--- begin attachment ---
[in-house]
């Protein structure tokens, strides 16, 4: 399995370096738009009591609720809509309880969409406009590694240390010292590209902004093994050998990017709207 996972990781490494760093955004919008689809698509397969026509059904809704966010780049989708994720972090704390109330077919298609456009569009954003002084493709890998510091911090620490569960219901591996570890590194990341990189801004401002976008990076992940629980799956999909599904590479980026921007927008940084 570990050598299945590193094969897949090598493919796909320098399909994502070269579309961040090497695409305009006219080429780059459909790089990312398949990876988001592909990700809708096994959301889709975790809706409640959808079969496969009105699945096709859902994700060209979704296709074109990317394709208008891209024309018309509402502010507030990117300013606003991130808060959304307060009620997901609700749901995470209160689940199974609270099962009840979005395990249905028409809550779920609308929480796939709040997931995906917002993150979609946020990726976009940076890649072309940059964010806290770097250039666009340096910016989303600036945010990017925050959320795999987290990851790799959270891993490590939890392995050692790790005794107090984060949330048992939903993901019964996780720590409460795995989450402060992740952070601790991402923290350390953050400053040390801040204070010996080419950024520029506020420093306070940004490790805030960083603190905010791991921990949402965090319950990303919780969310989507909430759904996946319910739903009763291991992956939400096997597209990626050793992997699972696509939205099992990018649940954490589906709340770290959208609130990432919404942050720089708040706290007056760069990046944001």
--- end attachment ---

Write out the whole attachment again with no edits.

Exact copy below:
[in-house]
């Protein structure tokens, strides 16, 4: 399995370096738009009591609720809509309880969409406009590694240390010292590209902004093994050998990017709207 996972990781490494760093955004919008689809698509397969026509059904809704966010780049989708994720972090704390109330077919298609456009569009954003002084493709890998510091911090620490569960219901591996570890590194990341990189801004401002976008990076992940629980799956999909599904590479980026921007927008940084 570990050598299945590193094969897949090598493919796909320098399909994502070269579309961040090497695409305009006219080429780059459909790089990312398949990876988001592909990700809708096994959301889709975790809706409640959808079969496969009105699945096709859902994700060209979704296709074109990317394709208008891209024309018309509402502010507030990117300013606003991130808060959304307060009620997901609700749901995470209160689940199974609270099962009840979005395990249905028409809550779920609308929480796939709040997931995906917002993150979609946020990726976009940076890649072309940059964010806290770097250039666009340096910016989303600036945010990017925050959320795999987290990851790799959270891993490590939890392995050692790790005794107090984060949330048992939903993901019964996780720590409460795995989450402060992740952070601790991402923290350390953050400053040390801040204070010996080419950024520029506020420093306070940004490790805030960083603190905010791991921990949402965090319950990303919780969310989507909430759904996946319910739903009763291991992956939400096997597209990626050793992997699972696509939205099992990018649940954490589906709340770290959208609130990432919404942050720089708040706290007056760069990046944001």